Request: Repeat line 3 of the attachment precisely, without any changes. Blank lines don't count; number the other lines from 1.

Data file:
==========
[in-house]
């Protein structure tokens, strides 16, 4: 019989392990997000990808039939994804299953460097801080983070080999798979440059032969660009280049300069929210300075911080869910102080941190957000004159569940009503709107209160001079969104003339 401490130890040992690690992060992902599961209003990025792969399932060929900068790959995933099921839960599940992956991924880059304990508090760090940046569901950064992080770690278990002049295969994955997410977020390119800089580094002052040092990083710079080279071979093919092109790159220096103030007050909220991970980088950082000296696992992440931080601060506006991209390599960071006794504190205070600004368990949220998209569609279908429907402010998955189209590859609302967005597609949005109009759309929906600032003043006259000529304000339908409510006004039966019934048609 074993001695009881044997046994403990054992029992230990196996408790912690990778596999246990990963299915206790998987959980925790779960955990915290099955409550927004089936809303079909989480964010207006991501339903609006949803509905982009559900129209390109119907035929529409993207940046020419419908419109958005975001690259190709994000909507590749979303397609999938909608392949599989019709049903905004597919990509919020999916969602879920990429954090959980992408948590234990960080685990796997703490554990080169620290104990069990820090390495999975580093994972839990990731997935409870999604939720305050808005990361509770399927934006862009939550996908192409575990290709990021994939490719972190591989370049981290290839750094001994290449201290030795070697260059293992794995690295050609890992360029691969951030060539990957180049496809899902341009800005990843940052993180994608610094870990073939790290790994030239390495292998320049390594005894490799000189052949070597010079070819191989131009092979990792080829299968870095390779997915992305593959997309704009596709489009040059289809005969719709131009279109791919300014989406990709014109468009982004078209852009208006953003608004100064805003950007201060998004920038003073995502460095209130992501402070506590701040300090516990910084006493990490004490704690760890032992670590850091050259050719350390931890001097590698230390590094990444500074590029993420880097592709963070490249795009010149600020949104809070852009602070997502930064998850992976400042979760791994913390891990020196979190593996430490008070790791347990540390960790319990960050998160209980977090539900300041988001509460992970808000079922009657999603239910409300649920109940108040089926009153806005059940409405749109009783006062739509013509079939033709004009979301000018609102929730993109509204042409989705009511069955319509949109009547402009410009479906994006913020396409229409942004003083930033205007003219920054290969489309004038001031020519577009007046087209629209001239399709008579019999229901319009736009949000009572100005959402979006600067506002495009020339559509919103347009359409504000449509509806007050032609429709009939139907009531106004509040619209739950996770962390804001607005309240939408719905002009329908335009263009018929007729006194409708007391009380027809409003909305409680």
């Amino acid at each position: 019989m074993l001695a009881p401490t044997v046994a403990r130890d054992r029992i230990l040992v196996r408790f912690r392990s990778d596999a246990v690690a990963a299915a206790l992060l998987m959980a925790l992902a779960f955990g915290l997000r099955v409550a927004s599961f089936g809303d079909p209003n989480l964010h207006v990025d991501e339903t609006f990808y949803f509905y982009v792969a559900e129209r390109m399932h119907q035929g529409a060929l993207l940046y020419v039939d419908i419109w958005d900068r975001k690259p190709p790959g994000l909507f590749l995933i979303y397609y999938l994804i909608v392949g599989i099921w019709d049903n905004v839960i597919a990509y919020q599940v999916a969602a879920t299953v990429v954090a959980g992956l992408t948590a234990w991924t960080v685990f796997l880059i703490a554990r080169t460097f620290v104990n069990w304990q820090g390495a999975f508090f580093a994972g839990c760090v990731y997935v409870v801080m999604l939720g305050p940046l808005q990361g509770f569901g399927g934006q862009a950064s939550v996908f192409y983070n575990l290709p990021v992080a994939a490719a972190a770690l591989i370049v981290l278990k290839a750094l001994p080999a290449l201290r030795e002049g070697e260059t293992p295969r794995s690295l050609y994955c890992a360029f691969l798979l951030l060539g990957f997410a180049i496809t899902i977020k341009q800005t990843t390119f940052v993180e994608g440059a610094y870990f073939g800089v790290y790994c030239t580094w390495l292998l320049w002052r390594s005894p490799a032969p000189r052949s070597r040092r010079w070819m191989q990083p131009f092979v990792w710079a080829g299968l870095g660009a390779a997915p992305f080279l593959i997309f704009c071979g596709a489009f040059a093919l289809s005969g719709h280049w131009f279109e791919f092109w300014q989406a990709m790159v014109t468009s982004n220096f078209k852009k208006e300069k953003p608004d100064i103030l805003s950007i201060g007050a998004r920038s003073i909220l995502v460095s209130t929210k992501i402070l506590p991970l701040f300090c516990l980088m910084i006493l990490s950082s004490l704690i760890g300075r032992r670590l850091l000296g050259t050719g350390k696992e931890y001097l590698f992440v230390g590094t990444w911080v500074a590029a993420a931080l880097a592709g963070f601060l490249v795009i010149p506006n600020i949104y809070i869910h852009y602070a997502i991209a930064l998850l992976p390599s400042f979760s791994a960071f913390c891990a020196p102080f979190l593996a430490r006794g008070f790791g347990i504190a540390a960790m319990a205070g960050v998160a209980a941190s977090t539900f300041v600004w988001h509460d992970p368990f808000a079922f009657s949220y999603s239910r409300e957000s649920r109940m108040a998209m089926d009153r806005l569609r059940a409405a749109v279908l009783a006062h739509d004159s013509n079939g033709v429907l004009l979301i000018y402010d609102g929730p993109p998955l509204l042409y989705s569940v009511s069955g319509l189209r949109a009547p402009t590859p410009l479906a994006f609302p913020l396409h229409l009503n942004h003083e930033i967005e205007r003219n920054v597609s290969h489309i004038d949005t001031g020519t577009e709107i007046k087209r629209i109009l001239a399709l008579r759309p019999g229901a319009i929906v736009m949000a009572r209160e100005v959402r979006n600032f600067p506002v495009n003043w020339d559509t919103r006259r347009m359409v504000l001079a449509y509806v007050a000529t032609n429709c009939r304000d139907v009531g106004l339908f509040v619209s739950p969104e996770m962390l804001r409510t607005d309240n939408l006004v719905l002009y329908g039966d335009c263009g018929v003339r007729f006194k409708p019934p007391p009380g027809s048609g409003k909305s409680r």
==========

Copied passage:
């Amino acid at each position: 019989m074993l001695a009881p401490t044997v046994a403990r130890d054992r029992i230990l040992v196996r408790f912690r392990s990778d596999a246990v690690a990963a299915a206790l992060l998987m959980a925790l992902a779960f955990g915290l997000r099955v409550a927004s599961f089936g809303d079909p209003n989480l964010h207006v990025d991501e339903t609006f990808y949803f509905y982009v792969a559900e129209r390109m399932h119907q035929g529409a060929l993207l940046y020419v039939d419908i419109w958005d900068r975001k690259p190709p790959g994000l909507f590749l995933i979303y397609y999938l994804i909608v392949g599989i099921w019709d049903n905004v839960i597919a990509y919020q599940v999916a969602a879920t299953v990429v954090a959980g992956l992408t948590a234990w991924t960080v685990f796997l880059i703490a554990r080169t460097f620290v104990n069990w304990q820090g390495a999975f508090f580093a994972g839990c760090v990731y997935v409870v801080m999604l939720g305050p940046l808005q990361g509770f569901g399927g934006q862009a950064s939550v996908f192409y983070n575990l290709p990021v992080a994939a490719a972190a770690l591989i370049v981290l278990k290839a750094l001994p080999a290449l201290r030795e002049g070697e260059t293992p295969r794995s690295l050609y994955c890992a360029f691969l798979l951030l060539g990957f997410a180049i496809t899902i977020k341009q800005t990843t390119f940052v993180e994608g440059a610094y870990f073939g800089v790290y790994c030239t580094w390495l292998l320049w002052r390594s005894p490799a032969p000189r052949s070597r040092r010079w070819m191989q990083p131009f092979v990792w710079a080829g299968l870095g660009a390779a997915p992305f080279l593959i997309f704009c071979g596709a489009f040059a093919l289809s005969g719709h280049w131009f279109e791919f092109w300014q989406a990709m790159v014109t468009s982004n220096f078209k852009k208006e300069k953003p608004d100064i103030l805003s950007i201060g007050a998004r920038s003073i909220l995502v460095s209130t929210k992501i402070l506590p991970l701040f300090c516990l980088m910084i006493l990490s950082s004490l704690i760890g300075r032992r670590l850091l000296g050259t050719g350390k696992e931890y001097l590698f992440v230390g590094t990444w911080v500074a590029a993420a931080l880097a592709g963070f601060l490249v795009i010149p506006n600020i949104y809070i869910h852009y602070a997502i991209a930064l998850l992976p390599s400042f979760s791994a960071f913390c891990a020196p102080f979190l593996a430490r006794g008070f790791g347990i504190a540390a960790m319990a205070g960050v998160a209980a941190s977090t539900f300041v600004w988001h509460d992970p368990f808000a079922f009657s949220y999603s239910r409300e957000s649920r109940m108040a998209m089926d009153r806005l569609r059940a409405a749109v279908l009783a006062h739509d004159s013509n079939g033709v429907l004009l979301i000018y402010d609102g929730p993109p998955l509204l042409y989705s569940v009511s069955g319509l189209r949109a009547p402009t590859p410009l479906a994006f609302p913020l396409h229409l009503n942004h003083e930033i967005e205007r003219n920054v597609s290969h489309i004038d949005t001031g020519t577009e709107i007046k087209r629209i109009l001239a399709l008579r759309p019999g229901a319009i929906v736009m949000a009572r209160e100005v959402r979006n600032f600067p506002v495009n003043w020339d559509t919103r006259r347009m359409v504000l001079a449509y509806v007050a000529t032609n429709c009939r304000d139907v009531g106004l339908f509040v619209s739950p969104e996770m962390l804001r409510t607005d309240n939408l006004v719905l002009y329908g039966d335009c263009g018929v003339r007729f006194k409708p019934p007391p009380g027809s048609g409003k909305s409680r």